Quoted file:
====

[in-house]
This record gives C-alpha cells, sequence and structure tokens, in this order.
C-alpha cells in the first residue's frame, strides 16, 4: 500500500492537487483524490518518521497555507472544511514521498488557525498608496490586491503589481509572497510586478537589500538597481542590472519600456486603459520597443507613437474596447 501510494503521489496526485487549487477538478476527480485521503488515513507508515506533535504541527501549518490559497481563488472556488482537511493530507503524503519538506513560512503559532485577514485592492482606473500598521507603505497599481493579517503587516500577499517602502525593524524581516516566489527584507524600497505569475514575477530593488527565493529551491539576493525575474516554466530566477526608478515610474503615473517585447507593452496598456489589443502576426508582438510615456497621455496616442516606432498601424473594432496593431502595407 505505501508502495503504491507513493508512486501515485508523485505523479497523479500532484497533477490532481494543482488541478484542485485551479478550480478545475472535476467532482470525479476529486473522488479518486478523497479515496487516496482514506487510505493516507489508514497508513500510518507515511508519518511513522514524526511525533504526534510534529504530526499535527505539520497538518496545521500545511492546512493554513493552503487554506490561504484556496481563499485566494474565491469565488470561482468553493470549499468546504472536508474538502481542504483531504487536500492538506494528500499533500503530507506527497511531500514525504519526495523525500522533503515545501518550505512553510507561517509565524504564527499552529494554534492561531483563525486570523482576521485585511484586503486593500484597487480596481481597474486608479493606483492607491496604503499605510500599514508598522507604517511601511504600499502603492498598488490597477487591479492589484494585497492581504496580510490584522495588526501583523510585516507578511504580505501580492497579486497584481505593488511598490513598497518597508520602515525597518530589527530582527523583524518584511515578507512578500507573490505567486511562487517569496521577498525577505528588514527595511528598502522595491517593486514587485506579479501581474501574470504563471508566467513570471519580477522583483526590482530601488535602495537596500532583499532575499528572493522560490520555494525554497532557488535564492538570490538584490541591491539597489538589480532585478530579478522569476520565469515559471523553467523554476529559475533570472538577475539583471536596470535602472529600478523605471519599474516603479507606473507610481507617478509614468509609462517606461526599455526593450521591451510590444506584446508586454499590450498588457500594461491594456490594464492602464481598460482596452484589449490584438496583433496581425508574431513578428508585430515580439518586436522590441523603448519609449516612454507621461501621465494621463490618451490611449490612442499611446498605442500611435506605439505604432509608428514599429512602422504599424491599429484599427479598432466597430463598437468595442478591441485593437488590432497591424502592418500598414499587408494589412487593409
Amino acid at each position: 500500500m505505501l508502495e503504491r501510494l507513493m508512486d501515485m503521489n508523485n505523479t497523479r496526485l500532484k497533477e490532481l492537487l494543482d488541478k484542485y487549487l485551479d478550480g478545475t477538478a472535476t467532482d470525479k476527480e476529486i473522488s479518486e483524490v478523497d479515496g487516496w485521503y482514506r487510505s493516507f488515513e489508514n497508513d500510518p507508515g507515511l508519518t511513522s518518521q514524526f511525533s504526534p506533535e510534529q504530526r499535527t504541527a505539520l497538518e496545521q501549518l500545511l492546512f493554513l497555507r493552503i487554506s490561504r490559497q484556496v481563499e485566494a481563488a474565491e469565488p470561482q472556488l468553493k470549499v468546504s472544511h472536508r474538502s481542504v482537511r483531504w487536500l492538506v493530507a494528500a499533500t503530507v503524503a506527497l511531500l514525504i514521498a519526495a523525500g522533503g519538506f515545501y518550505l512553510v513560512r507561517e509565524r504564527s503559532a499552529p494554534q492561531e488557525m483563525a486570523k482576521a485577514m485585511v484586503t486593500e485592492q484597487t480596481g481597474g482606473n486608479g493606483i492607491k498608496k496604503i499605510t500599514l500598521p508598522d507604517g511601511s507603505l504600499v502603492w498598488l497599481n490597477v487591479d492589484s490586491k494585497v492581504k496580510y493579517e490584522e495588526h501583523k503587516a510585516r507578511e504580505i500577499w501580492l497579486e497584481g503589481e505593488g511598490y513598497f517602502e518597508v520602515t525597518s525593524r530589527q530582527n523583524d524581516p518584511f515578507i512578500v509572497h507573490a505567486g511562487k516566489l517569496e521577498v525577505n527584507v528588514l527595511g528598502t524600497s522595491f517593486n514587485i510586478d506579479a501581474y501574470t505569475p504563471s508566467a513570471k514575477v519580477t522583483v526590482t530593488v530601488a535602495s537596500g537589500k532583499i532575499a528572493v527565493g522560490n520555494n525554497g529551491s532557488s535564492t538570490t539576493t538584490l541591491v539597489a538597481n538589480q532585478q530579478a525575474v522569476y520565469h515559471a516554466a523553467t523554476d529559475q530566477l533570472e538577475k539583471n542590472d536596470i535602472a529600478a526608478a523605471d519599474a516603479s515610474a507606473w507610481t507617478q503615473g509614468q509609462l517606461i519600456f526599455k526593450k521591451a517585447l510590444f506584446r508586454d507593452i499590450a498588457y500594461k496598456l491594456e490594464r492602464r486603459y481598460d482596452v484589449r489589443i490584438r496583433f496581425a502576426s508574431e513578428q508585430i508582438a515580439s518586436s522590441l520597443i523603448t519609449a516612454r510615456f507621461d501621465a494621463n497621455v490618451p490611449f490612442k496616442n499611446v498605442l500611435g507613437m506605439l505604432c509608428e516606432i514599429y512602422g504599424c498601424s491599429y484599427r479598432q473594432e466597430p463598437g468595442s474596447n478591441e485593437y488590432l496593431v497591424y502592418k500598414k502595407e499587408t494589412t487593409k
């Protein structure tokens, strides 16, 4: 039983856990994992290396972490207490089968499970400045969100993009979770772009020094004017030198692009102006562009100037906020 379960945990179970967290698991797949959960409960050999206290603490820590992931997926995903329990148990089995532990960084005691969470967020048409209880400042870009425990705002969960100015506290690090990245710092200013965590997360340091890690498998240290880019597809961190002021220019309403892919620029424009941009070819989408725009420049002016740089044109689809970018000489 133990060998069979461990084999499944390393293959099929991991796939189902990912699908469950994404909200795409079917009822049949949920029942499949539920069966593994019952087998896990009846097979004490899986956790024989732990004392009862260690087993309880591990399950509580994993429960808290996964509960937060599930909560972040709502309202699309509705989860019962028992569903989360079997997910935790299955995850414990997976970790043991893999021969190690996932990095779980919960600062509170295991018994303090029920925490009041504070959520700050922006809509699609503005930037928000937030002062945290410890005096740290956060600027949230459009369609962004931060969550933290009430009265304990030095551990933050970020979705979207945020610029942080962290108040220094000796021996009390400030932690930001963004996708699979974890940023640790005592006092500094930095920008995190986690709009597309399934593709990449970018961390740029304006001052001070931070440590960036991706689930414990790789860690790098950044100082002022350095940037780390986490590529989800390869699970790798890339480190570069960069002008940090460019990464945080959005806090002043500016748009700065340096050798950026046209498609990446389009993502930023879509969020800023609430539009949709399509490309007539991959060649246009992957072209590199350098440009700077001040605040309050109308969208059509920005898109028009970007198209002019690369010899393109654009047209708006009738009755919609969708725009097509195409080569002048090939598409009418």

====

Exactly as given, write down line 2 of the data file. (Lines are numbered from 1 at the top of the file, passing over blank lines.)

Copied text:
This record gives C-alpha cells, sequence and structure tokens, in this order.